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Judge allows Mlyniec’s statements to deputies into evidence in Perry murder case

Local News
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A judge has denied a motion by the defense to keep statements made to investigators by Joseph Mlyniec, the former deputy and Perry town board member accused of murdering a man in March, out of the trial.

Joseph Mlyniec, a retired sheriff’s sergeant, was arrested in relation to the murder of Robert Irvine III on March 7. Deputies say Mlyniec shot Irvine four times in the driveway of Mlyniec’s home in the Town of Perry.

In court papers, the defense for Mlyniec, who is being held without bail, made a request that certain statements made by defendant be barred from the upcoming trial.

The defense made the motion to remove those incriminating statements because they believed that Mlyniec was the victim of “police deception” due to the fact that he was left in a room with his former colleague, Deputy Sheriff John Button.

The investigation reports state the defendant calmly told the dispatcher that he “shot and killed someone” and to send officers to his driveway. Once deputies arrived at the scene, Mlyniec gave the location of the gun, allowing the investigators to enter his house in order to retrieve it.

While in handcuffs, deputies say Mlyniec did mention the name of his lawyer multiple times and when in police custody, he refused to answer any questions about the incident directly.  As a result, deputies avoided asking Mlyniec any questions relating to the shooting of Irvine.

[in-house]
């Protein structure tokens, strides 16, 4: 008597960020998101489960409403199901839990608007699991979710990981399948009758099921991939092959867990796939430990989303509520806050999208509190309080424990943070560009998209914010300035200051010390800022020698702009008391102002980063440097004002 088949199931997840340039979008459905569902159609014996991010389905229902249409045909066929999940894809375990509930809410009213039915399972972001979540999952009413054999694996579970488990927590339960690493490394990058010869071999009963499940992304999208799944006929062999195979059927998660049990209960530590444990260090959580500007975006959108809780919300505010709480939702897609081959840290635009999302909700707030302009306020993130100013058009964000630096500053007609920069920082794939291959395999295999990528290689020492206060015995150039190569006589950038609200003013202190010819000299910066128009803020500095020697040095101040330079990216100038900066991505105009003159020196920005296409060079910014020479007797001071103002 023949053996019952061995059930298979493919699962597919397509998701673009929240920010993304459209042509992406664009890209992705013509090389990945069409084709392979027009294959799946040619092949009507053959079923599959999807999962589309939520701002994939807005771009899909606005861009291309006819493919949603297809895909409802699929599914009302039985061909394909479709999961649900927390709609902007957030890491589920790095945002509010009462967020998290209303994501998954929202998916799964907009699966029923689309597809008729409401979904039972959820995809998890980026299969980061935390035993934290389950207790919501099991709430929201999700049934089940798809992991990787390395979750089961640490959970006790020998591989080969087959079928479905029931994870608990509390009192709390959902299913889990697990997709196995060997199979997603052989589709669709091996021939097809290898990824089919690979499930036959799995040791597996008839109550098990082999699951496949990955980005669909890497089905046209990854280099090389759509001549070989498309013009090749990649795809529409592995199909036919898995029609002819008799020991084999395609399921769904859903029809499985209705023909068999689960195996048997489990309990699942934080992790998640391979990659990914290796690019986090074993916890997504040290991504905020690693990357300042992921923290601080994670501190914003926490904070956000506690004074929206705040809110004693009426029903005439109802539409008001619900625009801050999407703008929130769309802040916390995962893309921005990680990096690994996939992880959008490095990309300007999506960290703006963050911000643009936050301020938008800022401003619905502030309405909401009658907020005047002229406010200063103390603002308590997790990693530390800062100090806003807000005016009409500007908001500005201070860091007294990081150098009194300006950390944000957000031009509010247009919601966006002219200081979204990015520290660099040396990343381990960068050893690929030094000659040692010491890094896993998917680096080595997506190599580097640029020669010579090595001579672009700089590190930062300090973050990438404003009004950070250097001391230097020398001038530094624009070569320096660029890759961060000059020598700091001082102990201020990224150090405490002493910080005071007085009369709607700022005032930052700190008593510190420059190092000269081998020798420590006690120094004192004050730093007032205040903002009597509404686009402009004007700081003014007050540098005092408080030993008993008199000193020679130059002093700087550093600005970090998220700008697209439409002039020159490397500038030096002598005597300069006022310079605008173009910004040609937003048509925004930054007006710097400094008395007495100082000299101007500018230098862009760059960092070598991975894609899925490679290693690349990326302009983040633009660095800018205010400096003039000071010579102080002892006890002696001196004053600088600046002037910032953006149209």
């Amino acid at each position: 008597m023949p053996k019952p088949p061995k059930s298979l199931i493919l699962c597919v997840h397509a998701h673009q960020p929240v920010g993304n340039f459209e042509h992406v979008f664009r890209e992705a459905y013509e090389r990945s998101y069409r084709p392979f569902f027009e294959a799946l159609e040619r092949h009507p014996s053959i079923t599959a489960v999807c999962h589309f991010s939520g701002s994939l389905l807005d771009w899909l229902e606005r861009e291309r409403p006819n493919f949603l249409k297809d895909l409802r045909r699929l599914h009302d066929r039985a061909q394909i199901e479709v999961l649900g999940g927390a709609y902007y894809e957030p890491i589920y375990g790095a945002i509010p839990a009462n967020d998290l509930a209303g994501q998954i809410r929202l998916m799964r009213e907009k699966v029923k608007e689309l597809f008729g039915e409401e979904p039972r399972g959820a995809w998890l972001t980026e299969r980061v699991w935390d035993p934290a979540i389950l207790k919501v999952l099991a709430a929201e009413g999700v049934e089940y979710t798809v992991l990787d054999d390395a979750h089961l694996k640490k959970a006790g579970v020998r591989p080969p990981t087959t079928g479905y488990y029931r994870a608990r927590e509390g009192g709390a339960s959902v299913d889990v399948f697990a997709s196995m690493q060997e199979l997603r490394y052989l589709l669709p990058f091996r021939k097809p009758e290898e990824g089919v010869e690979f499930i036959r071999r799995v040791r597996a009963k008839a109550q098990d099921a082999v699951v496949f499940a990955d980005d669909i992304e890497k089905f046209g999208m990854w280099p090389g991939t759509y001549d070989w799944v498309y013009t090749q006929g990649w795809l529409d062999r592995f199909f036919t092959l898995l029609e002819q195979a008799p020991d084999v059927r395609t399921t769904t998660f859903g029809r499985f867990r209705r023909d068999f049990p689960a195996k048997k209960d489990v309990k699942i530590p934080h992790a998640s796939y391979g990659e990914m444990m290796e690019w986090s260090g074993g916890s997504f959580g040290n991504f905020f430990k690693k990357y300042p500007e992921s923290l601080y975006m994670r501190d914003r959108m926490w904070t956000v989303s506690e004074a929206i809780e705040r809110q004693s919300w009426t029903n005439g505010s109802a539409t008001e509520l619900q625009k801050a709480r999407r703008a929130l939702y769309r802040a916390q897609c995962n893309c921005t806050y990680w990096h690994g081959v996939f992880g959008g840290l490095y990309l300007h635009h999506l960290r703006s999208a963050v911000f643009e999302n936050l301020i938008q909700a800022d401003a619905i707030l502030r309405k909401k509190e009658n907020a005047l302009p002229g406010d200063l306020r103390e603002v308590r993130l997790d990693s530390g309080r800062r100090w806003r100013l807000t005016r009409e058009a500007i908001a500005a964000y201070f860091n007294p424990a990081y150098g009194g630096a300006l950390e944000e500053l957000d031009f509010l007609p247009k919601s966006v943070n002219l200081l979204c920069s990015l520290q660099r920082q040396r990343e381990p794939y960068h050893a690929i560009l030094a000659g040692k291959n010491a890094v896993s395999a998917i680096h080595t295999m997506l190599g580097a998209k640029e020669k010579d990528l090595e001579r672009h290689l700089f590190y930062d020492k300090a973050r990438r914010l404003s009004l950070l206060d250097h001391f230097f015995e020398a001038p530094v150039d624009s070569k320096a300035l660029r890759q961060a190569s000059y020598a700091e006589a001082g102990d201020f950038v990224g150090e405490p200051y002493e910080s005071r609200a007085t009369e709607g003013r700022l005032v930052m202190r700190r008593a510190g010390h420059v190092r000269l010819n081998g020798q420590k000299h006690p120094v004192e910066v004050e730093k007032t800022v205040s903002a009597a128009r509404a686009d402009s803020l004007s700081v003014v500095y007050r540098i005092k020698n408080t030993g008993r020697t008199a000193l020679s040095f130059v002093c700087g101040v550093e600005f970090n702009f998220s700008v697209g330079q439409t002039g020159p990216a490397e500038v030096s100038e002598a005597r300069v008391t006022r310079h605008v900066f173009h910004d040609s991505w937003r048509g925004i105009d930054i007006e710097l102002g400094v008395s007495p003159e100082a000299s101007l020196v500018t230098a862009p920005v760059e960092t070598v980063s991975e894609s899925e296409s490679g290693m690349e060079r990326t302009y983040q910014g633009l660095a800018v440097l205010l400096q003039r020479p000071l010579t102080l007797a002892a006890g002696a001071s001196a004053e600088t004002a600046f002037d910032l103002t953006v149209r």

After being brought snacks and a drink, according to court papers, Mlyniec told deputies: “You’re kind as hell, thank you…You’re talking to murderer, you realize.”

Mlyniec tried to maintain a level head, but there were moments when, deputies say, the defendant broke down weeping. When Mlyneic regained his composure, the sheriff’s office writes that he shook his head and told investigators: “Poor Robert. He wouldn’t leave me alone.”

In his decision, the judge ruled that the “spontaneous” statements made by Mlyniec could be allowed as evidence in his trial.

Prosecutors say, before his death, Robert Irvine had confronted Mlyniec and threatened to become a witness in a sexual abuse case against Mlyniec. Investigators say Mlyniec had been accused of sexually abusing “troubled” young men and secretly carrying on relationships with those men.

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